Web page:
The river Godavari is the largest of the peninsular rivers of India. Maharashtra is home for its early flows and Godavari for Maharashtra is no less than Ganga. Referred to as Dakshin Ganga the river holds immense spiritual and cultural significance. Several places at its origin are said to be abode of Rama during the exile. These places are worshipped even today.
One of the unique aspects of this river is that it drains nearly entire East to West length of Maharashtra. And while running ceaselessly towards the Bay of Bengal the river encompasses nearly all the geographically diverse regions of the state. Originating in Western Ghats this river later traverses through the arid and dry region of Marathwada and then emerges in high rainfall region of Vidarbha. While the Upper Godavari sub basin is a part of prosperous sugar cane growing belt of Western Maharashtra; its tributaries like Manjara and Wardha-Wainganga flow through the region where there is still significant potential of local water systems.
The river is indeed a lifeline of the state and has been nourishing its culture and traditions for centuries. SANDRP attempts to present Maharashtra state specific profile of this river.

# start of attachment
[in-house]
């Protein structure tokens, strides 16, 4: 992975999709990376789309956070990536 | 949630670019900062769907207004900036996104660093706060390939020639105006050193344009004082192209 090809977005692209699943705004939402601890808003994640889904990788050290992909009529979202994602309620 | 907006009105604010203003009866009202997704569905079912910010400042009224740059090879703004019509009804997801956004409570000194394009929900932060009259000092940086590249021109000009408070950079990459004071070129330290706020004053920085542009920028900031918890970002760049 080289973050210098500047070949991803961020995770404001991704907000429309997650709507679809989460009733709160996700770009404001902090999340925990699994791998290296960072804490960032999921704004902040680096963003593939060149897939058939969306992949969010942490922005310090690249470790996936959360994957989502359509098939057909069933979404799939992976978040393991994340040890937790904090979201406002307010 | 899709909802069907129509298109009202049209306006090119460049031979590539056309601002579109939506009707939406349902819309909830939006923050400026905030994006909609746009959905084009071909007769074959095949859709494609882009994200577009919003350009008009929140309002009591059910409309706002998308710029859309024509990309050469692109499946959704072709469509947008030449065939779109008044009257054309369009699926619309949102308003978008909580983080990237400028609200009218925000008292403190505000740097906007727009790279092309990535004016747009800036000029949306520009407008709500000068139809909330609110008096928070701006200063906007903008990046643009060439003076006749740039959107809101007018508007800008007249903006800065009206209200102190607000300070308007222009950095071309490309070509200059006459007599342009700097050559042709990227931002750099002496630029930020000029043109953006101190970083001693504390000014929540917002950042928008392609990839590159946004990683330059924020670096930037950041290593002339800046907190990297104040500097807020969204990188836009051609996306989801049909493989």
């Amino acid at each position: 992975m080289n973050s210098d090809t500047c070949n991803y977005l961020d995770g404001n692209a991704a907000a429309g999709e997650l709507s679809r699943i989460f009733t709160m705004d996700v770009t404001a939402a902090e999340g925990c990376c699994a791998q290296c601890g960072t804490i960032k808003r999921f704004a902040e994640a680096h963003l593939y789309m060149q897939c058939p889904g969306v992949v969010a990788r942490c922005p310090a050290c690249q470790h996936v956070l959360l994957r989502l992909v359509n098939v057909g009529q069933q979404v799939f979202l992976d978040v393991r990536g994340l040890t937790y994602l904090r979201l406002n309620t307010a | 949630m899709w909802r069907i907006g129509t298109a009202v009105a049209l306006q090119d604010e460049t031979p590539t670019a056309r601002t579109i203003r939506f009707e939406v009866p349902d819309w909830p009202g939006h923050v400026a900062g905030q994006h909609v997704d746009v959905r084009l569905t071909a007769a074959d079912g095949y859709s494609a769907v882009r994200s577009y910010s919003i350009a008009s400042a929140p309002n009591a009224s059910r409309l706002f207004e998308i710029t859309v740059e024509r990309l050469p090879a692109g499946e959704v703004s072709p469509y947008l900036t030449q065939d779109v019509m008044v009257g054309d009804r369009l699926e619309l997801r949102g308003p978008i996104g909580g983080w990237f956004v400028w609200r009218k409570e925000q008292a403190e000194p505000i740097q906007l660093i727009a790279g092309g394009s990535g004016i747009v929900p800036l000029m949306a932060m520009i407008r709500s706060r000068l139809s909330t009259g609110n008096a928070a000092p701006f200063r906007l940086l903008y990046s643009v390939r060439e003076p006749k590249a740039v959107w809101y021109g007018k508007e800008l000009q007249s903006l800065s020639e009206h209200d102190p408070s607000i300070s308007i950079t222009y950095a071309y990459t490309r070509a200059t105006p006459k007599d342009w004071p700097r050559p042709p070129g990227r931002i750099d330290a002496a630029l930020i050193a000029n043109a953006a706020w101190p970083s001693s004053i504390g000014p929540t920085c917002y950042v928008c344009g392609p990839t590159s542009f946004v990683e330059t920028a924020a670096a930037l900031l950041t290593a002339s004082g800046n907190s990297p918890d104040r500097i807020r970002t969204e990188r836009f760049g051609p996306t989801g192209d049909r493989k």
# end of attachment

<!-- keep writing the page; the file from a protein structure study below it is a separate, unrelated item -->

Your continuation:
Godavari rises at an elevation of 1,067 m in the Western Ghats near Thriambak Hills in the Nashik district of Maharashtra. After flowing for about 1,465 km., generally in south-east direction, it falls into the Bay of Bengal.
The Godavari is the biggest of the east-flowing rivers of the peninsular India and the second largest river draining in India. Godavari basin drains about 9.5% of India’s total geographical area. The catchment area of the basin is 3,12,812 sq km extending over the states of Maharashtra (48.6%), Telangana (20% approx.), Madhya Pradesh (10.0%), Andhra Pradesh (3.4% approx.), Chhattisgarh (10.9%), Odisha (5.7%) & Karnataka (1.4%).